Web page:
Gastrointestinal causes of chest pain include reflux (acid from the stomach washing back into the esophagus), gallstones, esophageal spasm, esophageal rupture, varicose veins of the esophagus, strictures of the esophagus, tumors of the esophagus and other less common GI problems. Pulmonary (<span style = 'background-color: #dae8f4'>lung</span>) causes include pneumonia, pulmonary embolus, pneumothorax, pleuritis and bleb rupture.
Gastrointestinal causes of chest pain include reflux (acid from the stomach washing back into the esophagus), gallstones, esophageal spasm, esophageal rupture, varicose veins of the esophagus, strictures of the esophagus, tumors of the esophagus and other less common GI problems. Pulmonary (<span style = 'background-color: #dae8f4'>lung</span>) causes include pneumonia, pulmonary embolus, pneumothorax, pleuritis and bleb rupture.
ischemia (due to blockages - including both stable and unstable angina and acute heart attack and coronary artery spasm), pericarditis (inflammation of the sack around the heart), myocarditis (inflammation of the heart), cardiomyopathy (heart failure) and rarer causes such as coronary artery dissection, acute rupture of the heart and valves and infections of the pericardium.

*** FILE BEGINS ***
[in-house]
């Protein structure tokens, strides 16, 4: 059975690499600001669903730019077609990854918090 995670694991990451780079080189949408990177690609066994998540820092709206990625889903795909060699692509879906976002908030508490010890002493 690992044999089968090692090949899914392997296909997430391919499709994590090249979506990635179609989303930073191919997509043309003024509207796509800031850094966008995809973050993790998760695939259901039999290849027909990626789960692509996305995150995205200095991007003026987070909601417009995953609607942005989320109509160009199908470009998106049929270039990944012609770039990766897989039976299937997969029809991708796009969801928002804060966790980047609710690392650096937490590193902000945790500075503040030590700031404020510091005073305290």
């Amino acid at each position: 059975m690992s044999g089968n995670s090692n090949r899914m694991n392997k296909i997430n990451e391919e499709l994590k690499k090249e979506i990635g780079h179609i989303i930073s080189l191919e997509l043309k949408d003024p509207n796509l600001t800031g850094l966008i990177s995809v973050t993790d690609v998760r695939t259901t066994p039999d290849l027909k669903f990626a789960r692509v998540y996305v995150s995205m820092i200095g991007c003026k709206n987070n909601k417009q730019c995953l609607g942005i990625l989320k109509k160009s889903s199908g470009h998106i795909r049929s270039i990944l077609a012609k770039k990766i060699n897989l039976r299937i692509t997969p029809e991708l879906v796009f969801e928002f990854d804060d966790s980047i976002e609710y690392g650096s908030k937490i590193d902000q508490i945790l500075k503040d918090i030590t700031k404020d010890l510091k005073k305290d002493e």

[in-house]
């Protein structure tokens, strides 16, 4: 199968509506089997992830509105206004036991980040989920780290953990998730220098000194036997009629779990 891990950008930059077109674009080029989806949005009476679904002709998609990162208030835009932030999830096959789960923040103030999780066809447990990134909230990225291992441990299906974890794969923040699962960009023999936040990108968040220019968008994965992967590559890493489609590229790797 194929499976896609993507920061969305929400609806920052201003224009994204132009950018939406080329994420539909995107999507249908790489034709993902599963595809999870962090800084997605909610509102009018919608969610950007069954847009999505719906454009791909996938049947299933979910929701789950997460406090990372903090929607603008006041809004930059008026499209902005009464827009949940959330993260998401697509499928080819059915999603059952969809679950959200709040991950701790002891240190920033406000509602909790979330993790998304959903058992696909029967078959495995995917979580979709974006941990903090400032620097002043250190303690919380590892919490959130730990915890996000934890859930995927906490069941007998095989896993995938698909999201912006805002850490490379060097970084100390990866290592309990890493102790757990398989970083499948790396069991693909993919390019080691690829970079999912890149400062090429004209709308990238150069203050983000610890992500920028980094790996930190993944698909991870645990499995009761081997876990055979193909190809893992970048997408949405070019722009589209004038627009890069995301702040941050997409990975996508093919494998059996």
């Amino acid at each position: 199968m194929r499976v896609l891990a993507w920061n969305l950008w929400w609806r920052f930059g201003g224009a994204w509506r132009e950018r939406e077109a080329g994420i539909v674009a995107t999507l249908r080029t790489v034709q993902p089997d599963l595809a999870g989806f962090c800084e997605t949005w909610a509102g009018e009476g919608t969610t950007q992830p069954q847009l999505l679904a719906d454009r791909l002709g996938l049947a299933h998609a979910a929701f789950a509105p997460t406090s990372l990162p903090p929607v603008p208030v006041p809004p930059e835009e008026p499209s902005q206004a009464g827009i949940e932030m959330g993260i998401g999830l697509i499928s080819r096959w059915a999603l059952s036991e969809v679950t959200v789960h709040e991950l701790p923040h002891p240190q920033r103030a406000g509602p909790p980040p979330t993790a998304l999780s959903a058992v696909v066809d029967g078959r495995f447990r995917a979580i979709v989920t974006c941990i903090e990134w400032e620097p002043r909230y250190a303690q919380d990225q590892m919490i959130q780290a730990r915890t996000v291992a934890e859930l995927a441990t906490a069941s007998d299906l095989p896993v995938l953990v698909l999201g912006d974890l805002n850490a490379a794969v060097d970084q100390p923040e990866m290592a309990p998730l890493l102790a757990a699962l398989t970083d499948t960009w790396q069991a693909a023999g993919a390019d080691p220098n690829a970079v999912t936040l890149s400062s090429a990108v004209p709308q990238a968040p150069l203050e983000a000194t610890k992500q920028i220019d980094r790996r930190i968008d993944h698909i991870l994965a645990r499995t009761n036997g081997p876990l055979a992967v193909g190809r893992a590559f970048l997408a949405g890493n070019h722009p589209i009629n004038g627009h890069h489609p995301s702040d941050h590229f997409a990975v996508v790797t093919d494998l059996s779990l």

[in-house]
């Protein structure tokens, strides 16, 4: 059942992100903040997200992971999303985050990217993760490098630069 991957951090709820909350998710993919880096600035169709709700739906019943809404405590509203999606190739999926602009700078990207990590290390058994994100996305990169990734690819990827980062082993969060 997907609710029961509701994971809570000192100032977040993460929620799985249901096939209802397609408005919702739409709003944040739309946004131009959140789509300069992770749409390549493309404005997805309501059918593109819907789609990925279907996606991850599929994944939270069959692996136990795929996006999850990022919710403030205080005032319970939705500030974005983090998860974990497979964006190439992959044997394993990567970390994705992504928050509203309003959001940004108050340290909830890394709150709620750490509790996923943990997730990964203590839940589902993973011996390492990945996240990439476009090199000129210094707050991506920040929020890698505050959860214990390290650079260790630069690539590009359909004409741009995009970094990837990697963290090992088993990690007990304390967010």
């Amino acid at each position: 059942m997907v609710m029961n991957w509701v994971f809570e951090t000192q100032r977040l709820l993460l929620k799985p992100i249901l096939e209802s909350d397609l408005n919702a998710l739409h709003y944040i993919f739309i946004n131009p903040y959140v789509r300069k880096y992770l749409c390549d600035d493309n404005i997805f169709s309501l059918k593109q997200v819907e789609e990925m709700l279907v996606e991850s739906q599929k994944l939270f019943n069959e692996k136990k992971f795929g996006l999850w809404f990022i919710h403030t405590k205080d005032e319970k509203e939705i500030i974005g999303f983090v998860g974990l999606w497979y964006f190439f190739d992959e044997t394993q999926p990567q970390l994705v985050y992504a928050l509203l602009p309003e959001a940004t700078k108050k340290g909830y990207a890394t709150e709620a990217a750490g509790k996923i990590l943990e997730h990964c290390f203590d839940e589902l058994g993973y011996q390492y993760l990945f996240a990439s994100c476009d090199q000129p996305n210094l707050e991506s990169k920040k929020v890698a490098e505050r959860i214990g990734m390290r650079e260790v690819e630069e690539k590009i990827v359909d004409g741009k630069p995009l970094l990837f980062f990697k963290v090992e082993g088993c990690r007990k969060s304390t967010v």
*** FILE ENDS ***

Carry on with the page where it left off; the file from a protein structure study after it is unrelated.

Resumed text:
ischemia (due to blockages - including both stable and unstable angina and acute heart attack and coronary artery spasm), pericarditis (inflammation of the sack around the heart), myocarditis (inflammation of the heart), cardiomyopathy (heart failure) and rarer causes such as coronary artery dissection, acute rupture of the heart and valves and infections of the pericardium.
Gastrointestinal causes of chest pain include reflux (acid from the stomach washing back into the esophagus), gallstones, esophageal spasm, esophageal rupture, varicose veins of the esophagus, strictures of the esophagus, tumors of the esophagus and other less common GI problems. Pulmonary (<span style = 'background-color: #dae8f4'>lung</span>) causes include pneumonia, pulmonary embolus, pneumothorax, pleuritis and bleb rupture.